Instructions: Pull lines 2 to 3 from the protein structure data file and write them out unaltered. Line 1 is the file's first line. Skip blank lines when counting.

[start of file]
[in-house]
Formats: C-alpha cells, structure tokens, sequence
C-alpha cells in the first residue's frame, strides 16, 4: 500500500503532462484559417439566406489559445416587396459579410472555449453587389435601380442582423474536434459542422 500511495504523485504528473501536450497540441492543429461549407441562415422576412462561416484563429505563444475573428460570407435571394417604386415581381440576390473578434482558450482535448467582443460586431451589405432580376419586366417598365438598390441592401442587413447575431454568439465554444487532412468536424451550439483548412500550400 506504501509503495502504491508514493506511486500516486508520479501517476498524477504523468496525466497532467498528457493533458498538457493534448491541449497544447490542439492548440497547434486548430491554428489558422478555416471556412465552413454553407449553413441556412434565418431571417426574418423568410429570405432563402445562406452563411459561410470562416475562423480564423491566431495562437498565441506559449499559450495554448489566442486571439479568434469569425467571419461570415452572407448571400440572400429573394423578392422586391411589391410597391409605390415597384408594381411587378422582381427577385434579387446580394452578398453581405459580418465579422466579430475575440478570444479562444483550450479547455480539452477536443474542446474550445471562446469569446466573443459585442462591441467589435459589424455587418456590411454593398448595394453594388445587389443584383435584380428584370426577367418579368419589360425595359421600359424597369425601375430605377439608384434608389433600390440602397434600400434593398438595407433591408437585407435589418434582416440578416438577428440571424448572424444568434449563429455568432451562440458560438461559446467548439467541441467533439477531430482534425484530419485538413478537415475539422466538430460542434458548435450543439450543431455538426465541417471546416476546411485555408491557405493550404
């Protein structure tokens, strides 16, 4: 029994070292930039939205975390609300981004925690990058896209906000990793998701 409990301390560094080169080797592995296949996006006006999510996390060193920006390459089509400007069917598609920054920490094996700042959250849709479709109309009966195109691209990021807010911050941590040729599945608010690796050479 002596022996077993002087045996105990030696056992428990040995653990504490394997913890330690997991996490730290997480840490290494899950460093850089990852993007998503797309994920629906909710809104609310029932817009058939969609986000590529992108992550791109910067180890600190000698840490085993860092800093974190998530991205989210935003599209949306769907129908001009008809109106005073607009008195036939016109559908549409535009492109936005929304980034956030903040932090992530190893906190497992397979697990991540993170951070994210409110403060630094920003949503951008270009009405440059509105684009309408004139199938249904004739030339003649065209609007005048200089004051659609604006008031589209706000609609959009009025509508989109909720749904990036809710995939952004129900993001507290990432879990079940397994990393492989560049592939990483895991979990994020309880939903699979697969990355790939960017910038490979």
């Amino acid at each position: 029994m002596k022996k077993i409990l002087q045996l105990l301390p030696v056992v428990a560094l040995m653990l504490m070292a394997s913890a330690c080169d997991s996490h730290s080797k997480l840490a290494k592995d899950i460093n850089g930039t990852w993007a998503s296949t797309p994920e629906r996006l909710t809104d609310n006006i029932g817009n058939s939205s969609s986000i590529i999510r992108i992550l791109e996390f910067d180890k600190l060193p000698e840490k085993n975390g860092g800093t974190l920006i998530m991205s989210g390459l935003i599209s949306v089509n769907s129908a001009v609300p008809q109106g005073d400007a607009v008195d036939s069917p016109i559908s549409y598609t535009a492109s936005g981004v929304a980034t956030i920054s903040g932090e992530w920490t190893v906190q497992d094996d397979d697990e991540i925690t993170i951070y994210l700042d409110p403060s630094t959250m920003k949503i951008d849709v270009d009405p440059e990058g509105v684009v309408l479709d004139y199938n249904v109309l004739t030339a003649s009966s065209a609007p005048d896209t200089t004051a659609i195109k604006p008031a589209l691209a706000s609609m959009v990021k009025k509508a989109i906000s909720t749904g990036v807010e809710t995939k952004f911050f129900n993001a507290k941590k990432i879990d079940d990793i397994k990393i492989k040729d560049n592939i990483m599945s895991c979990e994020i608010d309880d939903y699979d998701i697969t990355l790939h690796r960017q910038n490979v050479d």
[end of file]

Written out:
Formats: C-alpha cells, structure tokens, sequence
C-alpha cells in the first residue's frame, strides 16, 4: 500500500503532462484559417439566406489559445416587396459579410472555449453587389435601380442582423474536434459542422 500511495504523485504528473501536450497540441492543429461549407441562415422576412462561416484563429505563444475573428460570407435571394417604386415581381440576390473578434482558450482535448467582443460586431451589405432580376419586366417598365438598390441592401442587413447575431454568439465554444487532412468536424451550439483548412500550400 506504501509503495502504491508514493506511486500516486508520479501517476498524477504523468496525466497532467498528457493533458498538457493534448491541449497544447490542439492548440497547434486548430491554428489558422478555416471556412465552413454553407449553413441556412434565418431571417426574418423568410429570405432563402445562406452563411459561410470562416475562423480564423491566431495562437498565441506559449499559450495554448489566442486571439479568434469569425467571419461570415452572407448571400440572400429573394423578392422586391411589391410597391409605390415597384408594381411587378422582381427577385434579387446580394452578398453581405459580418465579422466579430475575440478570444479562444483550450479547455480539452477536443474542446474550445471562446469569446466573443459585442462591441467589435459589424455587418456590411454593398448595394453594388445587389443584383435584380428584370426577367418579368419589360425595359421600359424597369425601375430605377439608384434608389433600390440602397434600400434593398438595407433591408437585407435589418434582416440578416438577428440571424448572424444568434449563429455568432451562440458560438461559446467548439467541441467533439477531430482534425484530419485538413478537415475539422466538430460542434458548435450543439450543431455538426465541417471546416476546411485555408491557405493550404